Seemingly perennial Playoff teams in the AL and NL, the Blue Jays and the Giants have gotten off to absolutely horrific starts this 2017 MLB Regular Season with Toronto and San Francisco surprisingly having MLB’s two worst records.
Last Major League Baseball season, the Blue Jays (89-73) and Giants (87-75) both made the Postseason and rewarded their fans with impressive years despite playing in the AL East and NL West, two of the toughest divisions in The Big Leagues. But so far in 2017, it’s been nothing but ugly for Toronto (10-19, .345 winning percentage) and San Francisco (11-19, .367) after play Friday where the Giants are in Cincinnati on Saturday for Game 2 of a 3-game series (Over 11-2 L13 in series) against the Reds (4:10 p.m. ET; CIN -121, BetDSI) as they continue a testing 9-game Road trip (LAD-CIN-NYM) which will test (PT to ET) Los Gigantes California Body Clocks—while the Blue Jays, holders of MLB’s worst Record were in Tampa for a 3-game AL East series against the Rays and in the midst of their own little 6-game Road swing (NYY-TBD).
So why exactly are Toronto and San Francisco struggling so much and why may the coming Spring and summer months be unkind to these two teams who have done so well the last decade? Let’s make a pot of coffee and hop into in The Lab and chew on simple numbers and explain why quick recoveries might not be in the cowhide cards for these two teams.
Blue Jays: Canada’s Only Team Swam in Maple Syrup in April
The Blue Jays (85/1 to win World Series, BetDSI) saw slugger Edwin Encarnación sign with the Indians (+650, GTBets) in the Offseason but so far everyone is to blame on Manager John Gibbons AL East team who may be looking up at the Rays (15-16), Red Sox (15-14), Orioles (18-10) and upstart Yankees (18-9), who have the best Record in the AL after beating the Cubs, 3-2 at Wrigley Field on Friday, with the Bronx Bombers scoring 3 Runs in their top half of the 9th Inning. So even with an 8-4 win against Tampa, Toronto still has worst Record in MLB (10-19). Into Friday, Marcus Stroman—who left last Friday’s game with the Yankees with tightness in his right armpit but is scheduled to make his next Start—and the Toronto (5-11 Road) Pitching Staff ranked 14th in MLB in Quality Starts (13), 21st in ERA (4.44) and an embarrassing 26th in Batting Average (.260) and WHIP (1.40), although overall, it’s hard to get mad at current numbers of Stroman (3.89 ERA), JA Happ (1.13 WHIP), Marco Estrada (2.43 ERA,. 1.14 WHIP and Francisco Liriano (9.93 K/9 IP).
The Blue Jays (4-8 Home) Offense has disappointed so far with Kevin Pillar (.302) and usually hard-hitting Toronto ranking a paltry (Tied for) 23rd in Runs (107) and On Base Average (.295), 24th in Batting Average (.235) and 27th in Slugging (.369) heading into Game 2 on Saturday. The departure of Encarnación is one thing, but the productivity from usual sluggers like Troy Tulowitzki (.263, HR, 10 RBI) and José Bautista (.199, 2 HRs, 9 RBI) is a big reason this team—which lost to Cleveland in the ALCS in 2016—seems in trouble.
Giants: When the San Diego Padres Have a Better Record Than You...
Eleventh-year Manager Bruce Bochy brought championships to The City By The Bay in 2010, 2012 and 2014 and the gritty Giants (50/1 to win World Series, 5Dimes) were an NL-best 57-33 at the All-Star Break last season but went an uncharacteristic 30-42 in the 2nd Half, still making the Playoffs as a Wild Card and before losing to the Cubs in the NLDS. But making the Playoffs this season seems almost impossible now after an 11-19 start, with ace Madison Bumgarner recovering from a second degree left shoulder ACL strain injury sustained on a dirtbike, and the Giants (20/1 to win NL West, BetVictor) NL West counterparts the Diamondbacks (17-13) and Rockies (18-11) playing so well and possessing much stronger Offensive and lineups. And while the G-Men have gone 46-30 the L4 seasons vs. Arizona, SF is just 37-39 against Colorado. The Westgate Las Vegas SuperBook here in Sin City opened San Francisco (22/1 to win NL, Bovada) at 8/1 to win the NL on Oct. 23, 2016.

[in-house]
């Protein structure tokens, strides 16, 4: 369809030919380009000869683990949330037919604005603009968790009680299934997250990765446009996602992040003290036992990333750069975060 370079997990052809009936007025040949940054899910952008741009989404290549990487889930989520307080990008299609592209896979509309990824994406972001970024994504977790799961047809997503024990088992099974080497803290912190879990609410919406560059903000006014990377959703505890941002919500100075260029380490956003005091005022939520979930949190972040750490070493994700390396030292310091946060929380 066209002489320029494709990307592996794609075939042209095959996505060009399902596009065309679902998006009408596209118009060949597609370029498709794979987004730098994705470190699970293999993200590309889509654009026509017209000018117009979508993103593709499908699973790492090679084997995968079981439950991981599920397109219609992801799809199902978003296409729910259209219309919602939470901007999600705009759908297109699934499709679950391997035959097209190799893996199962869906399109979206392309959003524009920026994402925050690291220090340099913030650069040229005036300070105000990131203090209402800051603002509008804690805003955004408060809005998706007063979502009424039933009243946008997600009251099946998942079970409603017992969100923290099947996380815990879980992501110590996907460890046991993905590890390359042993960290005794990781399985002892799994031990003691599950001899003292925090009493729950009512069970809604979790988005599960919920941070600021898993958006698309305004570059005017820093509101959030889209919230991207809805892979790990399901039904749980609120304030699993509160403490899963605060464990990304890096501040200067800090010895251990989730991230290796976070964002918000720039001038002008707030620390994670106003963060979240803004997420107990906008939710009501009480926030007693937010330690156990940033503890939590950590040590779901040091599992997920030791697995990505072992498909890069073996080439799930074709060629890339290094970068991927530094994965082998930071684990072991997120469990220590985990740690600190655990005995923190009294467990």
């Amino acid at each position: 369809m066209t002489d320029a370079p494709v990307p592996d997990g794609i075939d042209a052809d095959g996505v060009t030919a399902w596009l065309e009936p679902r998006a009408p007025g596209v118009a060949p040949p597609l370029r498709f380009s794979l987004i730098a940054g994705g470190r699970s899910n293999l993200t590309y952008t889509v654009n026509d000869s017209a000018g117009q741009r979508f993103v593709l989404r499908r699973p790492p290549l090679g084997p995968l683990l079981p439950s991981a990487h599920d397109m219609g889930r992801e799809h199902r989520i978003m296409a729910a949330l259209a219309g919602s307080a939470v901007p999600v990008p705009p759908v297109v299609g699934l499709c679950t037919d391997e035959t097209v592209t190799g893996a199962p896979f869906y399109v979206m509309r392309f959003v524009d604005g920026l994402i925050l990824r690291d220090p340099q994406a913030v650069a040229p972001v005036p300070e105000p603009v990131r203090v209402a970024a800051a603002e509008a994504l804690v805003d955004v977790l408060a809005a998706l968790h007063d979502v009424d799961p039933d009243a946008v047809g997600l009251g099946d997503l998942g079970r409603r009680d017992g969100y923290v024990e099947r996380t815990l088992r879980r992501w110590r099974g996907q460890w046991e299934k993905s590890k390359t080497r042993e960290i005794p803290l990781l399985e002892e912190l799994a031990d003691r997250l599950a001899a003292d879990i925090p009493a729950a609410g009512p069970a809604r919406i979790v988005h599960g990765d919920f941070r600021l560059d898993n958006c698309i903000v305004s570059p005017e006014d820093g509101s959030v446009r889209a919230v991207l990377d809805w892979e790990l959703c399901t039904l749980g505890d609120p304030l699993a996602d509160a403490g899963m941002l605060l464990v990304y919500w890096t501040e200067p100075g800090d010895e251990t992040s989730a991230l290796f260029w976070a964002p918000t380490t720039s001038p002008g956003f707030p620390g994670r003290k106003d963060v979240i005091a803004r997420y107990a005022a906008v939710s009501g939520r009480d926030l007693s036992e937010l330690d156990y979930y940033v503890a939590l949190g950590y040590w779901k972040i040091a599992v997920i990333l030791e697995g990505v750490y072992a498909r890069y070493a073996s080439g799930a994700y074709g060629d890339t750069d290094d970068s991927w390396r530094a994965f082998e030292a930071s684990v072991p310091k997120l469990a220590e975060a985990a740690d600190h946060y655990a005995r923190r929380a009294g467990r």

The Giants look to veterans Buster Posey and Hunter Pence for leadership and power but the evolution of guys like Brandon Crawford, Joe Panik and Brandon Belt has been painfully slow and the Starting and Relief Pitching are an issue. Into Friday, Johnny Cueto (above) and San Francisco (5-10 Road) ranked an impressive 3rd in MLB in Quality Starts (16) but were 12th in WHIP (1.28), 16th in (opponent’s) Batting Average (.247) and 24th in ERA (4.52) before getting shelled, 13-3, allowing 12 ER on 16 Hits—a painful 9 ER and 10 Hits off RHP Matt Cain who saw his ERA jump to 4.70—to the Little Red Machine Friday night.
And with southpaw Bumgarner out, it could get uglier although RHP Jeff Samardzija (0-4, 5.03 ERA) had a great start in his last outing, going 8 IP against the Dodgers and allowing no Runs while striking out 11 in a No Decision. The Giants (6-8 Home) Offense has been more of a liability than its Pitching though, with Denard Span (.200) and San Francisco ranking an anemic 22nd in Runs (100) and Batting Average (.236), 27th in On Base Average (.295) and 29th in Slugging (.347). This lineup could really use a Willie Mays, Willie McCovey or Barry Bonds right about now and it’s safe to say this team will actually miss SP Bumgarner’s bat in the lineup.